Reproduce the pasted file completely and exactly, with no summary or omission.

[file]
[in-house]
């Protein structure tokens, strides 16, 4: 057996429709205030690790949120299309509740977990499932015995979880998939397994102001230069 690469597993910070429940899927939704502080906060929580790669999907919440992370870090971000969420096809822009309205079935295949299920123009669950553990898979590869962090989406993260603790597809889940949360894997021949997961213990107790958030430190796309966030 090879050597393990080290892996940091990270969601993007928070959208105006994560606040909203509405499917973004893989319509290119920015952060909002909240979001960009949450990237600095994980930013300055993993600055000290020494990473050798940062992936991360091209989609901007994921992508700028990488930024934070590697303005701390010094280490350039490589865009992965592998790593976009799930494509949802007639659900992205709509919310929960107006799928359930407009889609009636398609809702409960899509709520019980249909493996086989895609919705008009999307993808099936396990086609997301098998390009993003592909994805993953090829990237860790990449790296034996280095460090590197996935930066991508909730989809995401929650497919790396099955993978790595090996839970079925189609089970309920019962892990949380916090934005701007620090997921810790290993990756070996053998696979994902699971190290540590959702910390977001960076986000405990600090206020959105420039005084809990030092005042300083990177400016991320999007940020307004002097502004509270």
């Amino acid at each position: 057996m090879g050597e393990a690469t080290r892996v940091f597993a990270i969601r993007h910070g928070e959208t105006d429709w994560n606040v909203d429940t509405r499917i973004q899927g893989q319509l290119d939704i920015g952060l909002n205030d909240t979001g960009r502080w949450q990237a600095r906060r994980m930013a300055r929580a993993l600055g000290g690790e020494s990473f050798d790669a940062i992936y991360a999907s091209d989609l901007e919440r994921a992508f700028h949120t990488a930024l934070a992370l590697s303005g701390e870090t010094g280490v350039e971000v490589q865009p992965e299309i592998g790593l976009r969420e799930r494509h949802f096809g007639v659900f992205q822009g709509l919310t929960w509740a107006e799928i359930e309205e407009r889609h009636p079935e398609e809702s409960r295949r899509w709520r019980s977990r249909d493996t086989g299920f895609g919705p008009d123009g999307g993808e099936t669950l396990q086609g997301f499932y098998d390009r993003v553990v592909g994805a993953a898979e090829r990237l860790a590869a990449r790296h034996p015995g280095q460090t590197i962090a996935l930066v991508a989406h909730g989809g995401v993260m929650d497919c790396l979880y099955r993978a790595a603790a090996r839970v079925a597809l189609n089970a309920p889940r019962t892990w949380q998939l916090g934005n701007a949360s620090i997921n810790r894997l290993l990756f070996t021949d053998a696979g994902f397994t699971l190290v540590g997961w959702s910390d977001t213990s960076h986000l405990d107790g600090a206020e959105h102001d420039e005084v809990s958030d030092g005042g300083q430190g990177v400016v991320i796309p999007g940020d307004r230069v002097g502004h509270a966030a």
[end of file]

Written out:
[in-house]
């Protein structure tokens, strides 16, 4: 057996429709205030690790949120299309509740977990499932015995979880998939397994102001230069 690469597993910070429940899927939704502080906060929580790669999907919440992370870090971000969420096809822009309205079935295949299920123009669950553990898979590869962090989406993260603790597809889940949360894997021949997961213990107790958030430190796309966030 090879050597393990080290892996940091990270969601993007928070959208105006994560606040909203509405499917973004893989319509290119920015952060909002909240979001960009949450990237600095994980930013300055993993600055000290020494990473050798940062992936991360091209989609901007994921992508700028990488930024934070590697303005701390010094280490350039490589865009992965592998790593976009799930494509949802007639659900992205709509919310929960107006799928359930407009889609009636398609809702409960899509709520019980249909493996086989895609919705008009999307993808099936396990086609997301098998390009993003592909994805993953090829990237860790990449790296034996280095460090590197996935930066991508909730989809995401929650497919790396099955993978790595090996839970079925189609089970309920019962892990949380916090934005701007620090997921810790290993990756070996053998696979994902699971190290540590959702910390977001960076986000405990600090206020959105420039005084809990030092005042300083990177400016991320999007940020307004002097502004509270």
């Amino acid at each position: 057996m090879g050597e393990a690469t080290r892996v940091f597993a990270i969601r993007h910070g928070e959208t105006d429709w994560n606040v909203d429940t509405r499917i973004q899927g893989q319509l290119d939704i920015g952060l909002n205030d909240t979001g960009r502080w949450q990237a600095r906060r994980m930013a300055r929580a993993l600055g000290g690790e020494s990473f050798d790669a940062i992936y991360a999907s091209d989609l901007e919440r994921a992508f700028h949120t990488a930024l934070a992370l590697s303005g701390e870090t010094g280490v350039e971000v490589q865009p992965e299309i592998g790593l976009r969420e799930r494509h949802f096809g007639v659900f992205q822009g709509l919310t929960w509740a107006e799928i359930e309205e407009r889609h009636p079935e398609e809702s409960r295949r899509w709520r019980s977990r249909d493996t086989g299920f895609g919705p008009d123009g999307g993808e099936t669950l396990q086609g997301f499932y098998d390009r993003v553990v592909g994805a993953a898979e090829r990237l860790a590869a990449r790296h034996p015995g280095q460090t590197i962090a996935l930066v991508a989406h909730g989809g995401v993260m929650d497919c790396l979880y099955r993978a790595a603790a090996r839970v079925a597809l189609n089970a309920p889940r019962t892990w949380q998939l916090g934005n701007a949360s620090i997921n810790r894997l290993l990756f070996t021949d053998a696979g994902f397994t699971l190290v540590g997961w959702s910390d977001t213990s960076h986000l405990d107790g600090a206020e959105h102001d420039e005084v809990s958030d030092g005042g300083q430190g990177v400016v991320i796309p999007g940020d307004r230069v002097g502004h509270a966030a």